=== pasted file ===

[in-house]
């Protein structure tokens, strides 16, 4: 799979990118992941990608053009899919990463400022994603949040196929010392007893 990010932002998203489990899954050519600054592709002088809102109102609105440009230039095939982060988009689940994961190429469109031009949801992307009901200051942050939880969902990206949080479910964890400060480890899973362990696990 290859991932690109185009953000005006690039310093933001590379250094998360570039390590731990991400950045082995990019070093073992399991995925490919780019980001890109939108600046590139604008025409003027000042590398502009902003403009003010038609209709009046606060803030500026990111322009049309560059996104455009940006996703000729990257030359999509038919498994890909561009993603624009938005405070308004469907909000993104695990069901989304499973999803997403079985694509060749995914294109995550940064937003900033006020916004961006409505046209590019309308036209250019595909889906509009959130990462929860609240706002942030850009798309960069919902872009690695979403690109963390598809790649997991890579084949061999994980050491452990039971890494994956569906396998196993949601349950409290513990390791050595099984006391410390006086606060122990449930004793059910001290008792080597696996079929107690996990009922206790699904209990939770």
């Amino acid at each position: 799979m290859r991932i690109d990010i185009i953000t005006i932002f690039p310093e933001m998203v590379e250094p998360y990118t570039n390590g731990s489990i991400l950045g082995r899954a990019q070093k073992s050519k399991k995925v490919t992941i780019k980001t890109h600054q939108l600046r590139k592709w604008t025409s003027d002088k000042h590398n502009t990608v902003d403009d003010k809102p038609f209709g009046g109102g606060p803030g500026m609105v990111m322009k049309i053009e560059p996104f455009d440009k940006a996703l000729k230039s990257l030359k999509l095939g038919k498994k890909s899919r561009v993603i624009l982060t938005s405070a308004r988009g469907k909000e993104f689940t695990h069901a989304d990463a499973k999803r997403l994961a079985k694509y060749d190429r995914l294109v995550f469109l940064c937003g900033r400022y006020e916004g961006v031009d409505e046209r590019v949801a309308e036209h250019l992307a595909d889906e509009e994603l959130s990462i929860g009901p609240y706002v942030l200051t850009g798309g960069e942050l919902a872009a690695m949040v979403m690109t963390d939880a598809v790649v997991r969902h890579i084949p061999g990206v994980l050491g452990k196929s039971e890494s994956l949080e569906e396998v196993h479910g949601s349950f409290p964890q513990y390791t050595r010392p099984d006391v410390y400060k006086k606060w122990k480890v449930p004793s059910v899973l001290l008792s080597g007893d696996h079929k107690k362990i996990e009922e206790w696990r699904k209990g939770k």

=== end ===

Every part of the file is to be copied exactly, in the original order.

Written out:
[in-house]
């Protein structure tokens, strides 16, 4: 799979990118992941990608053009899919990463400022994603949040196929010392007893 990010932002998203489990899954050519600054592709002088809102109102609105440009230039095939982060988009689940994961190429469109031009949801992307009901200051942050939880969902990206949080479910964890400060480890899973362990696990 290859991932690109185009953000005006690039310093933001590379250094998360570039390590731990991400950045082995990019070093073992399991995925490919780019980001890109939108600046590139604008025409003027000042590398502009902003403009003010038609209709009046606060803030500026990111322009049309560059996104455009940006996703000729990257030359999509038919498994890909561009993603624009938005405070308004469907909000993104695990069901989304499973999803997403079985694509060749995914294109995550940064937003900033006020916004961006409505046209590019309308036209250019595909889906509009959130990462929860609240706002942030850009798309960069919902872009690695979403690109963390598809790649997991890579084949061999994980050491452990039971890494994956569906396998196993949601349950409290513990390791050595099984006391410390006086606060122990449930004793059910001290008792080597696996079929107690996990009922206790699904209990939770």
């Amino acid at each position: 799979m290859r991932i690109d990010i185009i953000t005006i932002f690039p310093e933001m998203v590379e250094p998360y990118t570039n390590g731990s489990i991400l950045g082995r899954a990019q070093k073992s050519k399991k995925v490919t992941i780019k980001t890109h600054q939108l600046r590139k592709w604008t025409s003027d002088k000042h590398n502009t990608v902003d403009d003010k809102p038609f209709g009046g109102g606060p803030g500026m609105v990111m322009k049309i053009e560059p996104f455009d440009k940006a996703l000729k230039s990257l030359k999509l095939g038919k498994k890909s899919r561009v993603i624009l982060t938005s405070a308004r988009g469907k909000e993104f689940t695990h069901a989304d990463a499973k999803r997403l994961a079985k694509y060749d190429r995914l294109v995550f469109l940064c937003g900033r400022y006020e916004g961006v031009d409505e046209r590019v949801a309308e036209h250019l992307a595909d889906e509009e994603l959130s990462i929860g009901p609240y706002v942030l200051t850009g798309g960069e942050l919902a872009a690695m949040v979403m690109t963390d939880a598809v790649v997991r969902h890579i084949p061999g990206v994980l050491g452990k196929s039971e890494s994956l949080e569906e396998v196993h479910g949601s349950f409290p964890q513990y390791t050595r010392p099984d006391v410390y400060k006086k606060w122990k480890v449930p004793s059910v899973l001290l008792s080597g007893d696996h079929k107690k362990i996990e009922e206790w696990r699904k209990g939770k």